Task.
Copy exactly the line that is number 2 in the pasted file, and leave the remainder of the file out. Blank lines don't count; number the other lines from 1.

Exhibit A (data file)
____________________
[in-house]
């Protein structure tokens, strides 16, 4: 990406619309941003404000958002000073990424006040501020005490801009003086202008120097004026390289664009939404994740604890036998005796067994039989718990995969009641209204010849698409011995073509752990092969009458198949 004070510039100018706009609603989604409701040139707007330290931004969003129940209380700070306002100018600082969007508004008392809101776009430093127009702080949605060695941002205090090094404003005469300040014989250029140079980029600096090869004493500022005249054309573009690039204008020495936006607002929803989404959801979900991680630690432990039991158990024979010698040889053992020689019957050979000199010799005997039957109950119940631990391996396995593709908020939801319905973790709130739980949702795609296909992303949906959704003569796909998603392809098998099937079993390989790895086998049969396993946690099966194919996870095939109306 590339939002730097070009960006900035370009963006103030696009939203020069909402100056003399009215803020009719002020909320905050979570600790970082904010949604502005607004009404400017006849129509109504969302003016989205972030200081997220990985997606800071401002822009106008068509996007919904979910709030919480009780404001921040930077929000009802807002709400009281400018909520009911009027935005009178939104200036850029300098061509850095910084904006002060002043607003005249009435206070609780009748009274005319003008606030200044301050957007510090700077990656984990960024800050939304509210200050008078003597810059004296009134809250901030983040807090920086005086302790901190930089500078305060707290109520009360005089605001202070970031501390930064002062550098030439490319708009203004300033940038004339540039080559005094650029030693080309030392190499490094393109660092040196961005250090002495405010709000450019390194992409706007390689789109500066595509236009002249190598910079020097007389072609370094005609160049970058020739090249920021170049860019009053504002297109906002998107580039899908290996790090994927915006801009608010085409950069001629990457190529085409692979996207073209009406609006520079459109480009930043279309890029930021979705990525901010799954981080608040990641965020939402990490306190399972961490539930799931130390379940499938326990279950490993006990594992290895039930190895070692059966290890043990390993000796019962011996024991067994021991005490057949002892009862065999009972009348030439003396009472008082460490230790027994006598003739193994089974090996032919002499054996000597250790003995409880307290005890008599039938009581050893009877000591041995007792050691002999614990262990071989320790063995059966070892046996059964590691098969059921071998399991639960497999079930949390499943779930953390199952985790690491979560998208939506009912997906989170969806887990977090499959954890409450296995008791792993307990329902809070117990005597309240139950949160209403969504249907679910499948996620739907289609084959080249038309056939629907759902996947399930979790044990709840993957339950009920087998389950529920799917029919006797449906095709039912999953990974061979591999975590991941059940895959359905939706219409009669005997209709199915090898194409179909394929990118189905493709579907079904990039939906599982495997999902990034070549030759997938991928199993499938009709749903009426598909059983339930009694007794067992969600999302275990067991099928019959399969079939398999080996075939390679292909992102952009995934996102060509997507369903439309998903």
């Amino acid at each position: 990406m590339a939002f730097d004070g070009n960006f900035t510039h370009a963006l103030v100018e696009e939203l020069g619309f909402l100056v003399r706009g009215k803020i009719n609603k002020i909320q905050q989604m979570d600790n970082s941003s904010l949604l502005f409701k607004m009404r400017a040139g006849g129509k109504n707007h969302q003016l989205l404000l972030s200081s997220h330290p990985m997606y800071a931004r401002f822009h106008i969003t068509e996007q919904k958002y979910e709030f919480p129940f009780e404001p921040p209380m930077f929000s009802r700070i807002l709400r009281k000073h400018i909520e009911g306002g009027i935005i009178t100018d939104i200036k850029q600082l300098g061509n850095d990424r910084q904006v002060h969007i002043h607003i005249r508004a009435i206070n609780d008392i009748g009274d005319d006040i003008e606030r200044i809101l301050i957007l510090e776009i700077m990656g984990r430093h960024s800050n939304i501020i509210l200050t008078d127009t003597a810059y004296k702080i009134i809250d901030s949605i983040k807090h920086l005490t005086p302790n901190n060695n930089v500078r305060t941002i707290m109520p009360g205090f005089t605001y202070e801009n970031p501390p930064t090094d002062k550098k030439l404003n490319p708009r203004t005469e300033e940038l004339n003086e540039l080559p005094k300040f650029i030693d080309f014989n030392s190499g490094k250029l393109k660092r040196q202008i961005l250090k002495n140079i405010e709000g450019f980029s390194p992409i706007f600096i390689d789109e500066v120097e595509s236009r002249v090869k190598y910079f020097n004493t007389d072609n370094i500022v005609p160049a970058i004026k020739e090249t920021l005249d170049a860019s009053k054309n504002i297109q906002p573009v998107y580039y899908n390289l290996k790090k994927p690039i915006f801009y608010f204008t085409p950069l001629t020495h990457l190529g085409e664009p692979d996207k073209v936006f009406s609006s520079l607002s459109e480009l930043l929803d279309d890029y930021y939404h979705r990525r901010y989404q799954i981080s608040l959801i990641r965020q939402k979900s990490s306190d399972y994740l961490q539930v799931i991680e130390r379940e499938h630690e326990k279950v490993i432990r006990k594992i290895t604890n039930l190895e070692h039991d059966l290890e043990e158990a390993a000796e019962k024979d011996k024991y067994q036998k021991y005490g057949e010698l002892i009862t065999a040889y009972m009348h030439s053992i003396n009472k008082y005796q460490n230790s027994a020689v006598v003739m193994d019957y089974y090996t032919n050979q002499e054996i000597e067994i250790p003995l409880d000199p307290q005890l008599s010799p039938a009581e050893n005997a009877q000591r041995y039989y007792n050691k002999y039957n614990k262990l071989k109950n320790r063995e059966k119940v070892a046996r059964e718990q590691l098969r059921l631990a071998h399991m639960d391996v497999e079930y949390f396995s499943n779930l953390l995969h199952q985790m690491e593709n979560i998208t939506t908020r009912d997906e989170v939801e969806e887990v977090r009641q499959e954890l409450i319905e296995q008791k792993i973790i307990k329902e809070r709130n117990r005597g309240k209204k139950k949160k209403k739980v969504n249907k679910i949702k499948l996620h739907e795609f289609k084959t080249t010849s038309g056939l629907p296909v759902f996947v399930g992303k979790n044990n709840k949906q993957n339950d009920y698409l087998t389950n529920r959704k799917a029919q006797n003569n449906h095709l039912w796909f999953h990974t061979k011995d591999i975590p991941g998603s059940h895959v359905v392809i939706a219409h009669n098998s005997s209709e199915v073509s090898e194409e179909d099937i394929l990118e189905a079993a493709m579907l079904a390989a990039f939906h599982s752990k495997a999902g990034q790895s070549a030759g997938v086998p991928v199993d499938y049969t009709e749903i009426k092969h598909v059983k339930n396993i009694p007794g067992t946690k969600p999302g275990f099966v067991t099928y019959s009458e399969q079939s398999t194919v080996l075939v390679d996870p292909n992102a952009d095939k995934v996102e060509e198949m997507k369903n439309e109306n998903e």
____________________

């Protein structure tokens, strides 16, 4: 990406619309941003404000958002000073990424006040501020005490801009003086202008120097004026390289664009939404994740604890036998005796067994039989718990995969009641209204010849698409011995073509752990092969009458198949 004070510039100018706009609603989604409701040139707007330290931004969003129940209380700070306002100018600082969007508004008392809101776009430093127009702080949605060695941002205090090094404003005469300040014989250029140079980029600096090869004493500022005249054309573009690039204008020495936006607002929803989404959801979900991680630690432990039991158990024979010698040889053992020689019957050979000199010799005997039957109950119940631990391996396995593709908020939801319905973790709130739980949702795609296909992303949906959704003569796909998603392809098998099937079993390989790895086998049969396993946690099966194919996870095939109306 590339939002730097070009960006900035370009963006103030696009939203020069909402100056003399009215803020009719002020909320905050979570600790970082904010949604502005607004009404400017006849129509109504969302003016989205972030200081997220990985997606800071401002822009106008068509996007919904979910709030919480009780404001921040930077929000009802807002709400009281400018909520009911009027935005009178939104200036850029300098061509850095910084904006002060002043607003005249009435206070609780009748009274005319003008606030200044301050957007510090700077990656984990960024800050939304509210200050008078003597810059004296009134809250901030983040807090920086005086302790901190930089500078305060707290109520009360005089605001202070970031501390930064002062550098030439490319708009203004300033940038004339540039080559005094650029030693080309030392190499490094393109660092040196961005250090002495405010709000450019390194992409706007390689789109500066595509236009002249190598910079020097007389072609370094005609160049970058020739090249920021170049860019009053504002297109906002998107580039899908290996790090994927915006801009608010085409950069001629990457190529085409692979996207073209009406609006520079459109480009930043279309890029930021979705990525901010799954981080608040990641965020939402990490306190399972961490539930799931130390379940499938326990279950490993006990594992290895039930190895070692059966290890043990390993000796019962011996024991067994021991005490057949002892009862065999009972009348030439003396009472008082460490230790027994006598003739193994089974090996032919002499054996000597250790003995409880307290005890008599039938009581050893009877000591041995007792050691002999614990262990071989320790063995059966070892046996059964590691098969059921071998399991639960497999079930949390499943779930953390199952985790690491979560998208939506009912997906989170969806887990977090499959954890409450296995008791792993307990329902809070117990005597309240139950949160209403969504249907679910499948996620739907289609084959080249038309056939629907759902996947399930979790044990709840993957339950009920087998389950529920799917029919006797449906095709039912999953990974061979591999975590991941059940895959359905939706219409009669005997209709199915090898194409179909394929990118189905493709579907079904990039939906599982495997999902990034070549030759997938991928199993499938009709749903009426598909059983339930009694007794067992969600999302275990067991099928019959399969079939398999080996075939390679292909992102952009995934996102060509997507369903439309998903």